Jury to begin deliberations in Steamboat Springs attempted murder trial
Steamboat Springs — A Routt County jury will begin deliberating Wednesday morning to decide the fate of a man accused of attempting to murder three people at a downtown Steamboat Springs bar.
During closing arguments Tuesday afternoon, Routt County Deputy District Attorney Eliot Thompson explained to the jury that defendant Steven Torres had a plan when he headed out to the bar the night of June 8, 2012.
“I want to ask you not to feel bad for Mr. Torres because he knew what he was getting into that night,” Thompson said. “He went there with his hat, sunglasses, headphones and gun in his pocket, and he stared at people and made them uncomfortable, and he waited, and he waited.”
Thompson painted the picture of a strange man acting oddly in a bar he had no business being in on a busy Friday night. Public defender Sheryl Uhlmann even acknowledged that Torres looked different and made people uncomfortable or even scared.
Thompson said it was when approached by a bouncer that Torres put his plan into action. Thompson and Uhlmann both said Torres pushed the bouncer in the chest. Prosecutors repeated three statements they think Torres uttered to the bouncers while he was being kicked out of the bar.
“You don’t wanna get capped. I’m gonna cap you. I’m gonna come back and (expletive) shoot you.”
“This tells us a lot about Mr. Torres’ intent,” District Attorney Brett Barkey said.
Both sides agreed that once outside the bar, Torres pulled out a gun, walked toward the bouncers and fired a single shot down the stairs the bouncers ran down.
The defense again argued Torres was not trying to kill the men.
“This was not a shot to kill.” Uhlmann said. “It was a shot to scare. It was not aimed and fired in a manner to kill someone.”
The bullet struck the floor near the bottom of the stairs.
Barkey argued that Torres went beyond scaring the bouncers when, after pulling out the gun, Torres decided to pull the trigger.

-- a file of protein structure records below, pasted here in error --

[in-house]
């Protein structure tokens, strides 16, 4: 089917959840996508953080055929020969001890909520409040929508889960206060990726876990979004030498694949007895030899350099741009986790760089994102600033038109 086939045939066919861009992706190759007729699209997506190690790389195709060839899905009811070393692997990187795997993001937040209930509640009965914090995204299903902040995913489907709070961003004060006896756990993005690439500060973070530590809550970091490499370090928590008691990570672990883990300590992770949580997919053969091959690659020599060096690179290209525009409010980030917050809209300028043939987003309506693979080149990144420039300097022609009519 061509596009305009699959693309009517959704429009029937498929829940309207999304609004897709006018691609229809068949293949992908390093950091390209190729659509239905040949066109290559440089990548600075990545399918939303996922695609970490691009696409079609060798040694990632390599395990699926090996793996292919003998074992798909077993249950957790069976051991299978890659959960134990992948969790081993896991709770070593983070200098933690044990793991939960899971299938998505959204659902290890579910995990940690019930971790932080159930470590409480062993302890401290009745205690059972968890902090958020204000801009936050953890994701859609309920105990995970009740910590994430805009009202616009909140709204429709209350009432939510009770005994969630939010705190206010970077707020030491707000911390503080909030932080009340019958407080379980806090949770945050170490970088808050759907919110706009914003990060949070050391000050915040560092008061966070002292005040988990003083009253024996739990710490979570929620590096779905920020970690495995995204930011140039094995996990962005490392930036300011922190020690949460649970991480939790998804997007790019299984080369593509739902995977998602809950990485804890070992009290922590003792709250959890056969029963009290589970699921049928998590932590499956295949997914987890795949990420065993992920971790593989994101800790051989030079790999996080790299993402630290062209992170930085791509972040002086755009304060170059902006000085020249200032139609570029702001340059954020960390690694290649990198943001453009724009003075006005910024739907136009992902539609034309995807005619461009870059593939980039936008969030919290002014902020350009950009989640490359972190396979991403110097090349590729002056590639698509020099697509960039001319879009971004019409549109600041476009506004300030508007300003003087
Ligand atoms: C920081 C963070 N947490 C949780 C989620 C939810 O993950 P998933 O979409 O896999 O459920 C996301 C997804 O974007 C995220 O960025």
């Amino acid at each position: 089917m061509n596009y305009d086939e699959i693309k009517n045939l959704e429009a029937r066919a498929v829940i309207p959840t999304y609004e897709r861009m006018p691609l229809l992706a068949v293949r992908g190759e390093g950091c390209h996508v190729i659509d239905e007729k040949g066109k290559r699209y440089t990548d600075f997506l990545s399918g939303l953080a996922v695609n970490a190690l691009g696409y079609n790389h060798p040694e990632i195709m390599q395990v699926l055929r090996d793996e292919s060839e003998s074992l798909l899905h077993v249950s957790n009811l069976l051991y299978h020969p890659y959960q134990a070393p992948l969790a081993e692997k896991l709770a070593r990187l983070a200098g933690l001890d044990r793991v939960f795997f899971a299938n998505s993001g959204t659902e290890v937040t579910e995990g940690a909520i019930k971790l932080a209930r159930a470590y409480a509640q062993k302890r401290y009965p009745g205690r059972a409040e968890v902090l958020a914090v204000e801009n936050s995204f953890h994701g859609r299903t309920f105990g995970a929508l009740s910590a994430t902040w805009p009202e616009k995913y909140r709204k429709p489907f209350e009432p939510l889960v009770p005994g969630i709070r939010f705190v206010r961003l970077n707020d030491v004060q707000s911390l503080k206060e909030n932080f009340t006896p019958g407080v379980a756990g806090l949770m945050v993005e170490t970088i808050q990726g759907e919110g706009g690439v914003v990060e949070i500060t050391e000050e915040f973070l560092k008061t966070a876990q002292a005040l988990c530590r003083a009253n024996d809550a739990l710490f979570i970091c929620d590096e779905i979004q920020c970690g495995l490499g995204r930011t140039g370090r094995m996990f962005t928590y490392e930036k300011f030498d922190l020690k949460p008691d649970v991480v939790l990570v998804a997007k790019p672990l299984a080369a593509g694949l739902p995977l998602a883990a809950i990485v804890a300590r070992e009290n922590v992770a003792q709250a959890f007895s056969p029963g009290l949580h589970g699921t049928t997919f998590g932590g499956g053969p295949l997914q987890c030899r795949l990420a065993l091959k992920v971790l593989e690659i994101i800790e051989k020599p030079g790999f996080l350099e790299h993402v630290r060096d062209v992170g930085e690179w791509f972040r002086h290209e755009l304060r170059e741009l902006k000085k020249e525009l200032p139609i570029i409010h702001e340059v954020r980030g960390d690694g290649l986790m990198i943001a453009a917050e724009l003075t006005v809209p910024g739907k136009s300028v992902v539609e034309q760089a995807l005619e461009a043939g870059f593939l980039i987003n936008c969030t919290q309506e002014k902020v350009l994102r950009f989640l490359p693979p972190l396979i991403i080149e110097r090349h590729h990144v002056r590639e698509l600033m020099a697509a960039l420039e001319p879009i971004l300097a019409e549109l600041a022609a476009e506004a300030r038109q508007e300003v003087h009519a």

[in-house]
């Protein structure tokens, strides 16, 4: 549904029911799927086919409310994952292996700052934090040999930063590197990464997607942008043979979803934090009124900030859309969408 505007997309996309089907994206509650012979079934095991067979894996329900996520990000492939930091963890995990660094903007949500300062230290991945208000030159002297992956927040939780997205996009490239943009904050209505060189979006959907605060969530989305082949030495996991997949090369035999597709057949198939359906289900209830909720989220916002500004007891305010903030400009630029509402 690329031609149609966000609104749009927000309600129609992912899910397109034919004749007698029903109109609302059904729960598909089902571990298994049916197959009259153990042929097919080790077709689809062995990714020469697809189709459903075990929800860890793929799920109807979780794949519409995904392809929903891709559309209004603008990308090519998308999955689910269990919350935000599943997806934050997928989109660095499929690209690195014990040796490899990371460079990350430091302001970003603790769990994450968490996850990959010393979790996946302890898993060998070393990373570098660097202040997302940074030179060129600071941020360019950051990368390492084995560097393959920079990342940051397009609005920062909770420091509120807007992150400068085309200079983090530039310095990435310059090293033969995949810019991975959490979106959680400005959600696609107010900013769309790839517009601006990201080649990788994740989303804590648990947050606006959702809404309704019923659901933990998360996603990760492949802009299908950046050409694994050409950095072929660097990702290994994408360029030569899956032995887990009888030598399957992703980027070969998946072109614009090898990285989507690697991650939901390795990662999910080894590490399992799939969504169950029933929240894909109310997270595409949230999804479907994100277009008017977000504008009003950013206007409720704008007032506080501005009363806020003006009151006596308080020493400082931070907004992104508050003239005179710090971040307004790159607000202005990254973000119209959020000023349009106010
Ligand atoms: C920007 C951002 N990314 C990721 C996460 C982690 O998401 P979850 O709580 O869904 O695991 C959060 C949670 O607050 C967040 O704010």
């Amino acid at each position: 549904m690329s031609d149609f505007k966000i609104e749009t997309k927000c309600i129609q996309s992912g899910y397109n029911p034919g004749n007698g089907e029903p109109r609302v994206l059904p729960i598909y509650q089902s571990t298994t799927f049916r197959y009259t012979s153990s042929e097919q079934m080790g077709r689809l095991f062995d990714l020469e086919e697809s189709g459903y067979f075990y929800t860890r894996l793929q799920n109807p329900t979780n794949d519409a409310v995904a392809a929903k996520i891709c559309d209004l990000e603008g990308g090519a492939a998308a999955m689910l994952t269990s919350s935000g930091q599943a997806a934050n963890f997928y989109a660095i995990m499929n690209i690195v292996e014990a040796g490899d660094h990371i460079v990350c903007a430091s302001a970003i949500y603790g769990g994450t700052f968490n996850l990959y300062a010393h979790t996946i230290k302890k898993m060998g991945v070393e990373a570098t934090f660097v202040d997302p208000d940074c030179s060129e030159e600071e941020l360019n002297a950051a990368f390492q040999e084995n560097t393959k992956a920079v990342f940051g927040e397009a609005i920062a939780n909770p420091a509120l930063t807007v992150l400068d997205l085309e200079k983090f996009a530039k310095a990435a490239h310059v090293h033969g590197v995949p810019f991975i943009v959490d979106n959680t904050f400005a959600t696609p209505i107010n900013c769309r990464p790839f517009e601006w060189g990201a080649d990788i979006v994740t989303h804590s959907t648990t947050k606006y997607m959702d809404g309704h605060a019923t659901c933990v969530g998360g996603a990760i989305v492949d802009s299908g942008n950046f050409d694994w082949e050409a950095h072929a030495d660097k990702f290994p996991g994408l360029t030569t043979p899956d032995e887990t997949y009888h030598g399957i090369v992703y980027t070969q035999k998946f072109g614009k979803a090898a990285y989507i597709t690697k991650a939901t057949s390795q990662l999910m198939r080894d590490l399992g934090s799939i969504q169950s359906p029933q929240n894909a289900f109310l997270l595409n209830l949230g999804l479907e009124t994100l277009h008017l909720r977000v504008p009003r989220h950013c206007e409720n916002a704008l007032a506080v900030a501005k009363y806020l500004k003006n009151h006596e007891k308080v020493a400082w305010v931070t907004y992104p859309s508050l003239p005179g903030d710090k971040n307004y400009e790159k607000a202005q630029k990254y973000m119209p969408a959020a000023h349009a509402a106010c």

“He didn’t need to shoot to scare them,” Barkey said. “That had already been done. Those men were hightailing it out of there.”
The defense tried to poke holes in the testimony from the bouncers, who claimed they were running down the stairs when the shot was fired.
Uhlmann argued the bouncers were off the stairs and down a hallway when the shot was fired.
“It doesn’t make sense for the bouncers to be on the stairs,” Uhlmann said. “They weren’t on the stairs.”
Jurors are expected to begin deliberations Wednesday morning.
They will consider three first-degree attempted murder charges that have been filed against Torres. There is a charge for each of the bouncers and a third for another female employee who was in the area.
The specific charges do not state that Torres needed to intend to kill the people the gun was fired toward, Barkey said.
The jury will have to break down the legal definitions in the charges to decide if Torres held an attitude of universal malice manifesting extreme indifference and created a grave risk of death. In short, Torres “really just didn’t care,” Barkey said to the jury.
In addition to the attempted first-degree murder charges, the jury will be able to consider charges of reckless endangerment, menacing and illegal discharge of a firearm.
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